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Blood Vessel Grafts to Repair the Human Body
Artist rendition of VasoGraft anastomotic
implantation into the femoral artery
cutaway artery
Artist rendition of VasoGraft implantation
after 30 days, showing 100% patency, cellular integration and endurance

Since 2003, animal studies conducted at the VAMC-Minneapolis demonstrated in pigs (the human cardiovascular size equivalent) that Gel-Del® biomedical materials hold great promise as artificial blood vessels, including those that supply the human heart. VasoGraft, aimed at small diameter blood vessels, is made from Gel-Del materials designed to mimic natural blood vessel tissue in almost every respect, including the components used to make it. It is supple and elastic, yet able to tolerate high blood pressures while allowing host vessel tissue to integrate into the graft. Gel-Del developed the biomaterial, VasoCover, used to make VasoGraft from a configured assembly of biochemicals, including bound heparin, thus providing an effective non-clotting, blood-compatible surface for any cardiovascular device.

In pursuit of VasoGraft technology over the past several years, Gel-Del Technologies has won four National Institute of Health grants totaling over $6.1 million, including collaborations with Surmodics, The University of Minnesota, and VAMC-Minneapolis. As directed by our business plan, VasoLogix, Inc., a Gel-Del Technologies Company, will develop devices and biomaterial coatings for use in synthetic blood vessels and other blood contacting devices such as stents and catheters.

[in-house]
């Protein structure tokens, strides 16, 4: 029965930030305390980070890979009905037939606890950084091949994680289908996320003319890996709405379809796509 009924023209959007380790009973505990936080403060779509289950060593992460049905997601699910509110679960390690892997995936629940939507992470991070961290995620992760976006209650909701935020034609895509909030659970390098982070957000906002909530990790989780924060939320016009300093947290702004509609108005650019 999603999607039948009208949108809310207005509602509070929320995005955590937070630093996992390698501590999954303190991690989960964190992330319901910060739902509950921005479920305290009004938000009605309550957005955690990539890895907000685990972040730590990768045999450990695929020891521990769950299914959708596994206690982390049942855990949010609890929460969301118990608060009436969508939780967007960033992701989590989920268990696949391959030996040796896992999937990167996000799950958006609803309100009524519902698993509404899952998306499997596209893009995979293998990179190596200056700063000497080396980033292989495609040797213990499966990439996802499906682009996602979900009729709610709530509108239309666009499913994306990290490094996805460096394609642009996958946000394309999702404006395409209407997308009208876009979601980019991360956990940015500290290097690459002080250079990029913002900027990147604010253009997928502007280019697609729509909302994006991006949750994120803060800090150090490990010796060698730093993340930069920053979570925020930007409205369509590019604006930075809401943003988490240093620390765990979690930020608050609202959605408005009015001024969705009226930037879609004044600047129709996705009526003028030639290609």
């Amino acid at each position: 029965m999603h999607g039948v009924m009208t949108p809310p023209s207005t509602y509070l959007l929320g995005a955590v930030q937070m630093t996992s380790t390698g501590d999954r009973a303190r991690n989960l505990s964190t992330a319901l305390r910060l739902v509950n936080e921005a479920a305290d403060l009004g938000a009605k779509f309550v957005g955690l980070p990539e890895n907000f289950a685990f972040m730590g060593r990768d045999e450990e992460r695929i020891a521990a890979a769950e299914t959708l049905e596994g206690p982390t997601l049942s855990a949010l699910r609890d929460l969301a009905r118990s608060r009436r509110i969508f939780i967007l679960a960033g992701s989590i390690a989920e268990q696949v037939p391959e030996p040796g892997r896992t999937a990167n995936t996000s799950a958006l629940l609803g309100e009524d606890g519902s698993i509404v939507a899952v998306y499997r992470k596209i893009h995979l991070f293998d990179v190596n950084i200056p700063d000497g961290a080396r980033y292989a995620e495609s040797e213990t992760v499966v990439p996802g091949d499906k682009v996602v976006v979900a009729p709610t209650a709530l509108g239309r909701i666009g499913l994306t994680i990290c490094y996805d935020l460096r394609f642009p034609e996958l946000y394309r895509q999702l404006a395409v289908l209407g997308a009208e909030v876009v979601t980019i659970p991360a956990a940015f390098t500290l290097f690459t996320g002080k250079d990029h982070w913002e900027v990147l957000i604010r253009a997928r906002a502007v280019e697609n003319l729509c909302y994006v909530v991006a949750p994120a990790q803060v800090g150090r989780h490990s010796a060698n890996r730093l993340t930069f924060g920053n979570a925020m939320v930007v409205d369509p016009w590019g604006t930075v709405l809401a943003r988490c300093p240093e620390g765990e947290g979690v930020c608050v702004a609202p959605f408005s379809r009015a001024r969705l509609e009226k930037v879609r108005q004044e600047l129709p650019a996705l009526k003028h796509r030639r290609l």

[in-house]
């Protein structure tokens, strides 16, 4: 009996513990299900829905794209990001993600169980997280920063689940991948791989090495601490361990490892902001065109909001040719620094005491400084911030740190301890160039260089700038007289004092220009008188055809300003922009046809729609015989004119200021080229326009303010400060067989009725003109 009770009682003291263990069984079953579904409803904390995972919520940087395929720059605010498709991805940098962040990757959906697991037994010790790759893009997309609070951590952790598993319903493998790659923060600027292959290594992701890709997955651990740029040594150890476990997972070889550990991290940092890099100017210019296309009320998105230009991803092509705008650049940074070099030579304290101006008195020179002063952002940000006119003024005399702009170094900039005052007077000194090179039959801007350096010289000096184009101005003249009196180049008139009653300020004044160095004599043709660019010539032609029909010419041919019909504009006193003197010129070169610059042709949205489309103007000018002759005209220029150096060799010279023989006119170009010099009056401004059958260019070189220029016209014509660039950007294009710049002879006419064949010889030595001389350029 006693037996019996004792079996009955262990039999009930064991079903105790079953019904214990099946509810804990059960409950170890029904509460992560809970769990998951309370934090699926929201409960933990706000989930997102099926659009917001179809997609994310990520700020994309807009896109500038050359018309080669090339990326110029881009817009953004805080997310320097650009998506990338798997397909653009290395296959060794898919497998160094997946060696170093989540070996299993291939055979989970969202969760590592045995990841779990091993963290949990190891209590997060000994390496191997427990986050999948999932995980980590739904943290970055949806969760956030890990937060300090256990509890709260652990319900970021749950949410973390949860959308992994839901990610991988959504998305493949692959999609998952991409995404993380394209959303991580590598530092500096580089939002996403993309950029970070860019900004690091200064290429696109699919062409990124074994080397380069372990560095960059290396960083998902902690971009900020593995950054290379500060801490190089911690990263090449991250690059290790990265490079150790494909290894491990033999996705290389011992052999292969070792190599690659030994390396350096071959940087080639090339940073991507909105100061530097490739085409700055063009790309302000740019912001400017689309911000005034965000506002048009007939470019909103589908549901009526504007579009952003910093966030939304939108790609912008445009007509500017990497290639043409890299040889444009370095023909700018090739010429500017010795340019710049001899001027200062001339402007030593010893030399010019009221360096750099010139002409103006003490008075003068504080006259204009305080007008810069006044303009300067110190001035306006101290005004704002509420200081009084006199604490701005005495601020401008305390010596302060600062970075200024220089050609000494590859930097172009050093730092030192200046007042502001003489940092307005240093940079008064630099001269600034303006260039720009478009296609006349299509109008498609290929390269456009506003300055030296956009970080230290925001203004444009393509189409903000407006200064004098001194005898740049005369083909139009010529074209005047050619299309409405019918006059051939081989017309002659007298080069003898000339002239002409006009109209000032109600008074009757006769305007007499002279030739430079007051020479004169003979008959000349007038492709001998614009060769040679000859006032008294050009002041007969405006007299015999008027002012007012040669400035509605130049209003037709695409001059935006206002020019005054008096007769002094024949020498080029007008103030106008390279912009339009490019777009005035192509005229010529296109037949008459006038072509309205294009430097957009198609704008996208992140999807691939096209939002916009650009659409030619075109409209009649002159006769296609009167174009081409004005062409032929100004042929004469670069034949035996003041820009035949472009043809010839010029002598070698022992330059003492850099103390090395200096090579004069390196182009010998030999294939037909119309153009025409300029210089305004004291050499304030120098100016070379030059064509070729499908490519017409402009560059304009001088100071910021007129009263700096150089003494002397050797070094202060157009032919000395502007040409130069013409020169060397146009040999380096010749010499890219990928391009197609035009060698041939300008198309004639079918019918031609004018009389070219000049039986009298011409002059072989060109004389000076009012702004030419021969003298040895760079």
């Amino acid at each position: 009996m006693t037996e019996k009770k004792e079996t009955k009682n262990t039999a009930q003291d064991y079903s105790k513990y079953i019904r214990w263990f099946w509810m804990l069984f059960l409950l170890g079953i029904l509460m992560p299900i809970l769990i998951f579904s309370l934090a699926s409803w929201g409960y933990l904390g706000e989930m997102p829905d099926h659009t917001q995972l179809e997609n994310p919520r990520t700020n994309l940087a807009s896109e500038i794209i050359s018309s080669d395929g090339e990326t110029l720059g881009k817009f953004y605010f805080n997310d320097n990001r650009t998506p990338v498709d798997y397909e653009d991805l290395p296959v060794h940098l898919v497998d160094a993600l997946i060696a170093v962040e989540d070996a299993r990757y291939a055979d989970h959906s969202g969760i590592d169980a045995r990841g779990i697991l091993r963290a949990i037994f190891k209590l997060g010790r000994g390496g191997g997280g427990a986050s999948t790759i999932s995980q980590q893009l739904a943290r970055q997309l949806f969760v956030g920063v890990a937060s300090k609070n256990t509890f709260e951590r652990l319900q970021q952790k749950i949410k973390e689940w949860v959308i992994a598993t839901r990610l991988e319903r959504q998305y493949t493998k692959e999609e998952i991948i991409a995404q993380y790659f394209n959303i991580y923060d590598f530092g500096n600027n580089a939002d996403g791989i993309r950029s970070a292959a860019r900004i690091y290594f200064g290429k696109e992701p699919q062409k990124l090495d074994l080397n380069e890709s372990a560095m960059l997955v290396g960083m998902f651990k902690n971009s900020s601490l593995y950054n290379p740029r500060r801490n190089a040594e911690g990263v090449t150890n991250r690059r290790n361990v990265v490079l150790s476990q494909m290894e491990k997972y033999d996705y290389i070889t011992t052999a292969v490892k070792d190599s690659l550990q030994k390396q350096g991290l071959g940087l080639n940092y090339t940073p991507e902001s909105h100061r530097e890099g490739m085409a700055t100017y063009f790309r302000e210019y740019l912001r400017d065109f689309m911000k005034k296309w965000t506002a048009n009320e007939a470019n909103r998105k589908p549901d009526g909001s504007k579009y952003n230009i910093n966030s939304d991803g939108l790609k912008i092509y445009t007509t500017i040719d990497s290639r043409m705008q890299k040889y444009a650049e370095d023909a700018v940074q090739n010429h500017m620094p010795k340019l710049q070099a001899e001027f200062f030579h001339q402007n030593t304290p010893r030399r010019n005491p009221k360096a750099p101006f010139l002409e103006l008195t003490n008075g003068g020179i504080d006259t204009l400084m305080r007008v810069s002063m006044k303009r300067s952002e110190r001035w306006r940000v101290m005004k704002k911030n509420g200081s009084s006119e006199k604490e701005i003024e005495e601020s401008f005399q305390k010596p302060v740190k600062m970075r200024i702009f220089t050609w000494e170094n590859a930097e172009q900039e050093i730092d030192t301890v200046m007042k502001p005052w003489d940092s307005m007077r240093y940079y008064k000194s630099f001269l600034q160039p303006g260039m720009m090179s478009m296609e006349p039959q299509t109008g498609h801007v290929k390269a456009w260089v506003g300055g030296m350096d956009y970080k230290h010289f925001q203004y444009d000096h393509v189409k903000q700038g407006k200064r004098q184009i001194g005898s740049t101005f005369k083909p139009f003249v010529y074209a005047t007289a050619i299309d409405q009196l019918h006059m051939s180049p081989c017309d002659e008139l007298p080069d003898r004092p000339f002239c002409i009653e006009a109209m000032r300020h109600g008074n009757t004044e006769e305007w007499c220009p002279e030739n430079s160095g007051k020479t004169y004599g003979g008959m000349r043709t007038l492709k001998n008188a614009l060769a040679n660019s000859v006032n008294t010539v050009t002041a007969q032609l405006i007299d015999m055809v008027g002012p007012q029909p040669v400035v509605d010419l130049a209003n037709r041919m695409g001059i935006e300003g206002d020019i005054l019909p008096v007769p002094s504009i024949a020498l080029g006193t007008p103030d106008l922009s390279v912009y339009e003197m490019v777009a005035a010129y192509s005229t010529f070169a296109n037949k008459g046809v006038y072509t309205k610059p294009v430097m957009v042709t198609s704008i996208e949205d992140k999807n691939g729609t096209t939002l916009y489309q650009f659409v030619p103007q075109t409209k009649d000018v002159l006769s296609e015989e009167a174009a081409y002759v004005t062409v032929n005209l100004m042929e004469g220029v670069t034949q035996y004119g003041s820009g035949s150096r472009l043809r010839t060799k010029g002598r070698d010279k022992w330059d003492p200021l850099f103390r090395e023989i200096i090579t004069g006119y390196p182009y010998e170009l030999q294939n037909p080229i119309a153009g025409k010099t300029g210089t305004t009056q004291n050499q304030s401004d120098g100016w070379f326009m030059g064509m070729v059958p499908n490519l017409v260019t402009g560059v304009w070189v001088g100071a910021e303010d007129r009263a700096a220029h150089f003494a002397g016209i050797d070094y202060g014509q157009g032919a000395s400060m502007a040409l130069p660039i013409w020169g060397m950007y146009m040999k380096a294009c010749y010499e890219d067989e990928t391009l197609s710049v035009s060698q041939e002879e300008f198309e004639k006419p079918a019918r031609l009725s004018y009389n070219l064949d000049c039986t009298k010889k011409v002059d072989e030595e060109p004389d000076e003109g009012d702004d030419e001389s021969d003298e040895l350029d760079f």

Exciting VasoGraft studies have recently been completed. An end-to-side connection shunt (Gel-Del's VasoShunt®) successfully allows blood to flow from the carotid artery to the jugular vein for two weeks with a 12 cm long graft as part of a 12 sheep study funded by the National Heart Lung and Blood Institute at the National Institutes of Health (NIH), outperforming control ePTFE teflon shunts. In addition, VasoCover coated micro-catheters successfully kept blood flowing in a 1 week rabbit ear vein study where catheter and vein are about the same size. These Gel-Del coated catheters are being developed for use in newborn babies where tiny veins can easily clot to stop blood flow while using currently available catheters (funded by NCAT at NIH).

VasoLogix, Inc. uses VasoCover technology to create cardiovascular products that integrate with the cells and tissues while providing an effective non-clotting, blood-compatible surface.